“Surrealler than waking up in a Magritte painting, finding time’s gone all transfixed, and that while the street outside is dark, overhead there’s broad sunshine.”
“I’m really not a fan of Munch, he’s no Peder Mønsted or Anders Zorn…” …is what I would have said if I’d been a clued-up member of the ‘Painters From the North’ Facebook group back in the day. What I actually said was even more dismissive. I was young and hadn’t learned then that one needs a Fringe reviewer’s pass, and/or to have been elected to political office before one can go around inflicting half-baked subjectivity on strangers. The naval-gazing nightmare that is a full-blown Twatter addiction wasn’t a thing then. There followed an awkward silence. Minions from the University’s Comms and Marketing Office weren’t supposed to talk. The other occupants of the black cab – which was then working its way passed the Scottish National Gallery and up The Mound – looked uncomfortably at one another and then at the guest of honour. Sue Prideaux author of ‘Edvard Munch: Behind The Scream’ said nothing for the rest of the journey on her way to collect her James Tait Black Prize for Biography. I still think Munch is overrated BTW, in that way that all artists who aren’t Edwin Landseer tend to be.
We enter to find one of the most elaborate and exciting sets this Bedfringe, inhabited by Agents Dali (Paul Lawless) & Kahlo (Gill Simmons) from the Company of International Artists. The CIA exists to solve mysteries. What follows is a playable art-heist adventure theatre show that’s surrealler than waking up in a Magritte painting, finding time’s gone all transfixed, and that while the street outside is dark, overhead there’s broad sunshine. We are taken on an international journey, collecting clues and trying to track down Munch’s most celebrated painting ‘The Scream’ which has gone walkabouts. BTW describing ‘The Scream’ as Munch’s most celebrated painting is like describing Johann Pachelbel’s ‘Canon’ as his most celebrated piece of music – what else has he done that anyone can remember off hand?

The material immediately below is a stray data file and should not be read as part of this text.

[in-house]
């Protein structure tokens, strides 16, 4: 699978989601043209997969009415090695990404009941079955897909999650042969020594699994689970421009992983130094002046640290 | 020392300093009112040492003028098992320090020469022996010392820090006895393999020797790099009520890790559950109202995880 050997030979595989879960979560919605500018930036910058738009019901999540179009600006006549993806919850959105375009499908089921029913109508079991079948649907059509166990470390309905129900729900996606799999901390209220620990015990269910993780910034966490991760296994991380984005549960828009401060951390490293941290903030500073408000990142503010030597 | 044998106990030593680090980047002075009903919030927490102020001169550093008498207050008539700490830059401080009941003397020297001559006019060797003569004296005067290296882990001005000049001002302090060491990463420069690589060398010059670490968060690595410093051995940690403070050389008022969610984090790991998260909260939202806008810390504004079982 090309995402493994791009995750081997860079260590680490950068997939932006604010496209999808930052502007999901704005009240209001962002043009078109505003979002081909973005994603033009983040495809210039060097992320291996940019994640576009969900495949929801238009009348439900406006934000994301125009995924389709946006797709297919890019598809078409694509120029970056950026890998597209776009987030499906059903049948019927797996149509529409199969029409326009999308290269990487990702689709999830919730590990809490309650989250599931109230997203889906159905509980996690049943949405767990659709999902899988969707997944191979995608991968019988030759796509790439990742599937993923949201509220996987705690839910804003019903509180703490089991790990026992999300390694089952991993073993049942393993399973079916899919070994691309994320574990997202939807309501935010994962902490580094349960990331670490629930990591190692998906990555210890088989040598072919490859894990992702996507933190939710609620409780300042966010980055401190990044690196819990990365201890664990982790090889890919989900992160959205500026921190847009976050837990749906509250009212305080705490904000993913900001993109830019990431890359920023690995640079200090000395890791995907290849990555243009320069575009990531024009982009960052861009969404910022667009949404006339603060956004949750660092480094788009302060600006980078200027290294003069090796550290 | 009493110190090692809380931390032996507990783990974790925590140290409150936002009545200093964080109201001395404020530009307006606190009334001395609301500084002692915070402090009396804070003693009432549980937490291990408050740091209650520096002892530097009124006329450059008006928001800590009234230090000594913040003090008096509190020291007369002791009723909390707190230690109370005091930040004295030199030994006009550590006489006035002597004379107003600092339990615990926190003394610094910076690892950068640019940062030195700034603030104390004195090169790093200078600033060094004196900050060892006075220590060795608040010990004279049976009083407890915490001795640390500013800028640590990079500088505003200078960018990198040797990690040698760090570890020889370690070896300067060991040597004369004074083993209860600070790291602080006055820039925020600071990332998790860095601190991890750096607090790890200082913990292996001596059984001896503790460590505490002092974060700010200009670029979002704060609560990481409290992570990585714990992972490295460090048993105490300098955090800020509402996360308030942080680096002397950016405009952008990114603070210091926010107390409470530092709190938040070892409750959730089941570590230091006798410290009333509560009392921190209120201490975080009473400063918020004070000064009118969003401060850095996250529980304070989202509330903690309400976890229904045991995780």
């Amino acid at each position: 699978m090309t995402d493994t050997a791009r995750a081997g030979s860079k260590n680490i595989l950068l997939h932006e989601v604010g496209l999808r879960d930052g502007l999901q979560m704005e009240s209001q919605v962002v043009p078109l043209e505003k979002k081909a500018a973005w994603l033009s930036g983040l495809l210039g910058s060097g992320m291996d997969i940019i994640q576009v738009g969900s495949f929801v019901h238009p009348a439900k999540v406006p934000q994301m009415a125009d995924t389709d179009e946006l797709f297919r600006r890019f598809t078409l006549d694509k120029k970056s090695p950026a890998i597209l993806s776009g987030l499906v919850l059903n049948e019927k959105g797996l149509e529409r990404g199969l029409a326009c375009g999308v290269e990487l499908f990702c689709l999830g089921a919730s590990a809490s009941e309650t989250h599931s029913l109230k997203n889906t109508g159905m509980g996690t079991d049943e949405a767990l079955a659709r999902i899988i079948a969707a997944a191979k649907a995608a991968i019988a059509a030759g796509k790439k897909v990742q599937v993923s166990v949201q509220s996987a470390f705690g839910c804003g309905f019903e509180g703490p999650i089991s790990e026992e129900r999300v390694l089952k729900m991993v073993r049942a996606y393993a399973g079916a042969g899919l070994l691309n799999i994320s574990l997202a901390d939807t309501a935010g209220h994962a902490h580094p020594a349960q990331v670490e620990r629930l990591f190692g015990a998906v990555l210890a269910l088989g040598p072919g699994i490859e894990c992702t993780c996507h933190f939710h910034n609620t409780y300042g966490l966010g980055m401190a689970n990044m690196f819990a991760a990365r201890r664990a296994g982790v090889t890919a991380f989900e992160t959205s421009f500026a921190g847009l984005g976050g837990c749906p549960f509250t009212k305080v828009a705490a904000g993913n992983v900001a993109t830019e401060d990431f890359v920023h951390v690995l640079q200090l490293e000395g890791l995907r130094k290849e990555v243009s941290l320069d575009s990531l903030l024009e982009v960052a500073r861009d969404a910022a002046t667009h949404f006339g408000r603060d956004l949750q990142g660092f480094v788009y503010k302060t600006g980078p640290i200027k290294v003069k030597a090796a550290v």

Accompanying the elaborate set are some BIG, bold costumes. A lot of choices have gone into this production, a lot of details and touches that add up to a massively impactful and majorly memorable entertainment. Here’s what Daughter 1.0 (7yrs) wrote in a letter to her Aunty – the one who works at New York’s Museum of Modern Art, and with whom I’m not allowed to talk about painting and sculpture because, apparently, in that sphere of human activity I’m a “tasteless vulgarian”…
“Dear Aunty Chloe, We went to the Bedford Festival Fringe. And we saw the Munch Mishon! When we walked in we saw a phone that was shaped like a lobster and two boxses there was also some drawers and two windows and a sighn in the middlle. The Caracters were wering a long mostash for the man. And a lobster shirt. He must have loved lobsters. And for the other carecter a big tubon on her and a lepod sort of costume. The story was about a famouse artist “Munch” painting a picture of a scream. But the scream gose mising! You had some padles that you use to show what you want to happen next. We had to solve problems like when we fount an orange E or an A and all together it spelled something out. The Scream poped up in a lot of pictures. And it could talk. I loved it so much! Lots of love xxx”
For all that ‘The Munch Mission!’ is a larger-than-life production, its the big-hearted performances that make, bend, but never break the magic. The on-stage chemistry between Lawless and Simmons crackles with artistic energy. Together, they are the fuel in the tank that drives this garish behemoth to such outrageous heights of precision silliness. I’d have liked to have come away knowing more about Munch and if he ever painted anything that wasn’t ‘The Scream’ but for the audience at which this show is aimed, the pitch is damn near perfect.
Reviewer: Dan Lentell